Bill and Ted discuss Joel Zwick’s 2002 film “My Big Fat Greek Wedding” written by and starring Nia Vardalos as Toula a Greek woman who falls in love with a non-Greek man, Ian played by John Corbett, prompting her to come to terms her Greek heritage and identity while integrating him into her family. With a great supporting cast including SCTV’s Andrea Martin and *NSYNC’s Joey Fatone “My Big Fat Greek Wedding” is a simple easygoing romantic comedy for everyone with a big heart, as funny as it is warm charming.
Bill and Ted discuss David Lynch’s 1984 adaptation of Frank Herbert’s Hugo and Nebula award winning novel “DUNE” first published in 1965. A complex, epic, science-fiction, surreal, eye-popping, auditory, extravaganza puzzle of a film that comes across like a dream, and, like a dream when awake, all the pieces of the puzzle don’t exactly fit. Dense and complex, dealing with themes of politics, religion, ecology, intergalactic colonialism, and commodity warfare, “DUNE” tells the story of Paul Atreides (Kyle MacLachlan), an orphaned prince who becomes a messianic leader while discovering his greater purpose and upending the whole order of the known universe. This episode is as long as the sand on Arrakis is deep.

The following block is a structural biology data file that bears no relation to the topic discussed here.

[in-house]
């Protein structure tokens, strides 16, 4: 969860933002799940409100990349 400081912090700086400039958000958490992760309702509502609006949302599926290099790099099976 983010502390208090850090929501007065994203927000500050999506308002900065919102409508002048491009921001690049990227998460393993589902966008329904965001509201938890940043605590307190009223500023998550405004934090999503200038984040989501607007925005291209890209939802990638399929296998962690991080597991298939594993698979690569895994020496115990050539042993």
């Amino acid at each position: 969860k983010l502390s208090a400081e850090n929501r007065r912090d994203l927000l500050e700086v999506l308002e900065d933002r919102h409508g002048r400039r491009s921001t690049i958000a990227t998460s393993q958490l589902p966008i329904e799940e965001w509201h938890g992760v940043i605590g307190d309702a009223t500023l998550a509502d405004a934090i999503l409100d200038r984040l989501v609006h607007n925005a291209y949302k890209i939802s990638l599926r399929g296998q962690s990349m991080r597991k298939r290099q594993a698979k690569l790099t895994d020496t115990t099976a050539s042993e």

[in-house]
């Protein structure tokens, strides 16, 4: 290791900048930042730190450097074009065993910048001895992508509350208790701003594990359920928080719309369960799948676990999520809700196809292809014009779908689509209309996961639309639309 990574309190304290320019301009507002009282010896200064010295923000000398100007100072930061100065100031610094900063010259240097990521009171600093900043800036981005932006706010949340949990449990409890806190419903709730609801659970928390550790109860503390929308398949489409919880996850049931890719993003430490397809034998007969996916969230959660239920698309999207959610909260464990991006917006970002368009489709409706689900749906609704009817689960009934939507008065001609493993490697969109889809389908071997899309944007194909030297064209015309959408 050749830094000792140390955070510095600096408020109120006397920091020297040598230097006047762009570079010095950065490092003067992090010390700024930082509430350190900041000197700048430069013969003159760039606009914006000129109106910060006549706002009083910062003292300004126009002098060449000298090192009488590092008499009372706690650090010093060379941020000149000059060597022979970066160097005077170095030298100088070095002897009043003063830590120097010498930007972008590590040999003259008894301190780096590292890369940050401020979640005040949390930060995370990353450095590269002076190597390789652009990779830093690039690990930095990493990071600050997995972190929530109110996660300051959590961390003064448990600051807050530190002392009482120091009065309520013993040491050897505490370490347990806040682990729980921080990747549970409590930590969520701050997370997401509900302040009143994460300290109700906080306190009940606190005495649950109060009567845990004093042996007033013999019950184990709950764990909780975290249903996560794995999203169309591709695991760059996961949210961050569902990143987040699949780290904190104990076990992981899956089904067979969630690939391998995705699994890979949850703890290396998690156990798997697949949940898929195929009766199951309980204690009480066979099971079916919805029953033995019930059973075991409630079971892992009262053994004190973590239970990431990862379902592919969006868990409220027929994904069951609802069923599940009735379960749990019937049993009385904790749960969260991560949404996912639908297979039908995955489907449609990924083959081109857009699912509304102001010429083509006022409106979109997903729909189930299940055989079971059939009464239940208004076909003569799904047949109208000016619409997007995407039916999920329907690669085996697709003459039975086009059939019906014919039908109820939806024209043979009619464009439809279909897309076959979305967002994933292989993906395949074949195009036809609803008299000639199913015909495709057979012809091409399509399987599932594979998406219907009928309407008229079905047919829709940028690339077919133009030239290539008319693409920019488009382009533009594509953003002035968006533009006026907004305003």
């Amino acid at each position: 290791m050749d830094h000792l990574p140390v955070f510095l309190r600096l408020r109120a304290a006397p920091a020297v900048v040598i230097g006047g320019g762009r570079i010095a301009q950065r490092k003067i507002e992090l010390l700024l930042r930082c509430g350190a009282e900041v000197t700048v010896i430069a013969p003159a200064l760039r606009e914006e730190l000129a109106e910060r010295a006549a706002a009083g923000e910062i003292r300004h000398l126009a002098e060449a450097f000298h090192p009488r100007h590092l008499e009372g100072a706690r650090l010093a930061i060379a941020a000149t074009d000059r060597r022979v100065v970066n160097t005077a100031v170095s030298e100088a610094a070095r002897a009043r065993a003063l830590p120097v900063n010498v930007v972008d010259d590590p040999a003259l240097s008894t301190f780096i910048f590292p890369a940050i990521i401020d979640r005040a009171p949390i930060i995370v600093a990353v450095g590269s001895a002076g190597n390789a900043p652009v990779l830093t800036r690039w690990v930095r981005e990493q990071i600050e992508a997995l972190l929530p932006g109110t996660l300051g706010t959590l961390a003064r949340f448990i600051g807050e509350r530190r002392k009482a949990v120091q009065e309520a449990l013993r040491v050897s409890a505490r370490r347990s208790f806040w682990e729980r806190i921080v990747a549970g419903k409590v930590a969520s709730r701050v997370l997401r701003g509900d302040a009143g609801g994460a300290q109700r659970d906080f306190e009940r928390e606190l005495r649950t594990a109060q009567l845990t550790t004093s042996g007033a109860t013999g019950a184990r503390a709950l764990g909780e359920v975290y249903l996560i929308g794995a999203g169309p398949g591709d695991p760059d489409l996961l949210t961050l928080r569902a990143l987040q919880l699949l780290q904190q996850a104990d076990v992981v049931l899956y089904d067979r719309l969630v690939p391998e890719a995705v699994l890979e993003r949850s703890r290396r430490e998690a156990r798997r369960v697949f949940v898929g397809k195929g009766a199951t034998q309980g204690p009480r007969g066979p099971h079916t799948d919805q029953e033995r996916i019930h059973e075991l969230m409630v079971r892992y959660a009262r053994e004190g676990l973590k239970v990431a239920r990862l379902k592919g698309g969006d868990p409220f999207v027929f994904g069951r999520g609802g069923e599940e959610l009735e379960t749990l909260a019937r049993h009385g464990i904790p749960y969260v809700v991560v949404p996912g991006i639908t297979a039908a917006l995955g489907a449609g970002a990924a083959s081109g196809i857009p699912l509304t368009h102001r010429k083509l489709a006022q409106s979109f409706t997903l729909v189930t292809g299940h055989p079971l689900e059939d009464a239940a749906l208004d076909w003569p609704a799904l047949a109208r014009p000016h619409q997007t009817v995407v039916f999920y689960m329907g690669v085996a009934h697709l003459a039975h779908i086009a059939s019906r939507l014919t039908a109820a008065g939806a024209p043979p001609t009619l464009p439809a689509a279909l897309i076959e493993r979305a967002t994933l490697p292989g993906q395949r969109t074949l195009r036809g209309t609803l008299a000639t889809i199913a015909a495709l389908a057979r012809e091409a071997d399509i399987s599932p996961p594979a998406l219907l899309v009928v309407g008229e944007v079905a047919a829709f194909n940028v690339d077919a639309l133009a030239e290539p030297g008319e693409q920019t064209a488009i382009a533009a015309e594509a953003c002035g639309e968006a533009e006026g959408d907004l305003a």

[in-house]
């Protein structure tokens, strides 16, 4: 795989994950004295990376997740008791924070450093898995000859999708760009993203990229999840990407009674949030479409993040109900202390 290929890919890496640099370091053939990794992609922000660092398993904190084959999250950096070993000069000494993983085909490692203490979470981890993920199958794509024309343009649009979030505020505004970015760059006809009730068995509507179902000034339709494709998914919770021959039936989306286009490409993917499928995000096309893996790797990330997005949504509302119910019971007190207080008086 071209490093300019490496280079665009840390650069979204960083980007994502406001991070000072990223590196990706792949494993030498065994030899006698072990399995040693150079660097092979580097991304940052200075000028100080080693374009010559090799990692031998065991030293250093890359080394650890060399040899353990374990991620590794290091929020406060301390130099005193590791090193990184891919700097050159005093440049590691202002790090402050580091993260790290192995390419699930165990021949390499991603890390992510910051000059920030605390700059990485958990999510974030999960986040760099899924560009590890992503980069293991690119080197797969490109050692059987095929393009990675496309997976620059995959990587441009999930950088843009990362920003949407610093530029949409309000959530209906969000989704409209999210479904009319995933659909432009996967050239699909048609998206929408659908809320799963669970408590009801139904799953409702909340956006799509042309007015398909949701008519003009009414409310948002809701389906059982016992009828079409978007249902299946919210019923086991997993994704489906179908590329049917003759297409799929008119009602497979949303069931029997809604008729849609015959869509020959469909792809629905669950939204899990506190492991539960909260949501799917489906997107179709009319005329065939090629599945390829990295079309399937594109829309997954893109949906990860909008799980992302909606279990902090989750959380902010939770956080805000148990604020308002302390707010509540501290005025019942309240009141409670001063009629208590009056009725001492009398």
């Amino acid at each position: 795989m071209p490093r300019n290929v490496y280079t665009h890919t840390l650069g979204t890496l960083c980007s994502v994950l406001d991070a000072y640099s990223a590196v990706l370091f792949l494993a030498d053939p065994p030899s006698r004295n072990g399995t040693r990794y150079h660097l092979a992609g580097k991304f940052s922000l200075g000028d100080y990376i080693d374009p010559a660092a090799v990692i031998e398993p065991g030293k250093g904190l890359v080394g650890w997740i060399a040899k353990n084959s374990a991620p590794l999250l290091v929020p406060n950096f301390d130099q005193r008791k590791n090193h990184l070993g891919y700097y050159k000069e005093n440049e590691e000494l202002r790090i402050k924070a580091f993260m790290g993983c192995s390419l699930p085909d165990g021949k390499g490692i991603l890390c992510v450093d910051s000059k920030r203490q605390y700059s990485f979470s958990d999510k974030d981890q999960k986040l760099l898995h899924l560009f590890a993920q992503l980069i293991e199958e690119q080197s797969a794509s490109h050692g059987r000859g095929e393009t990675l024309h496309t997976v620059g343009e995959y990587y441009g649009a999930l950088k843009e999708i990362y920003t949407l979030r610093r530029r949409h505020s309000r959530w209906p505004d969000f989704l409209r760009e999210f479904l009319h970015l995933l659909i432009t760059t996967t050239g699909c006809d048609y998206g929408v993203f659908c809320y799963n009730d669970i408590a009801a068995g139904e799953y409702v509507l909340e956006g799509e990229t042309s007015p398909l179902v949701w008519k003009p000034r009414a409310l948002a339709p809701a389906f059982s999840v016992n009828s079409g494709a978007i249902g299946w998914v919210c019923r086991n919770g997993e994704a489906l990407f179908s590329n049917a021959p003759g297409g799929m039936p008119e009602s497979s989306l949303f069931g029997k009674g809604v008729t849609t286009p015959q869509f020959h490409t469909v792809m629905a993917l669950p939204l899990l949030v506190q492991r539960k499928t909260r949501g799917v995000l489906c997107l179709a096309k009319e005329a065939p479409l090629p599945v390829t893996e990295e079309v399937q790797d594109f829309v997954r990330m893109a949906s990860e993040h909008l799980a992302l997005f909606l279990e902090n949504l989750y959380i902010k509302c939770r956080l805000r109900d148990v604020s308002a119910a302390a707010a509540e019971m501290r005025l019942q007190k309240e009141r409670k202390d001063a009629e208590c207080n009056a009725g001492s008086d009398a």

Bill and Ted discuss Joel and Ethan Coen’s 2000 film “O Brother, Where Art Thou” featuring George Clooney, John Turturro and Tim Blake Nelson as escaped convicts Ulysses Everett McGill, Pete Hogwallop, and Delmar O’Donnell. Roaming rural 1930’s Mississippi, the trio embark on a search for a time-sensitive, hidden treasure while pursued by a relentless, devilish lawman. The film is based on Homer’s 800 B.C. Greek epic poem The Odyssey criss-crossed with southern American religiosity and classic old-timey folk and bluegrass music. So get your Dapper Dan hair grease and join the boys as they try to get out of one tight spot after another in this Coen Brothers’ fan favourite.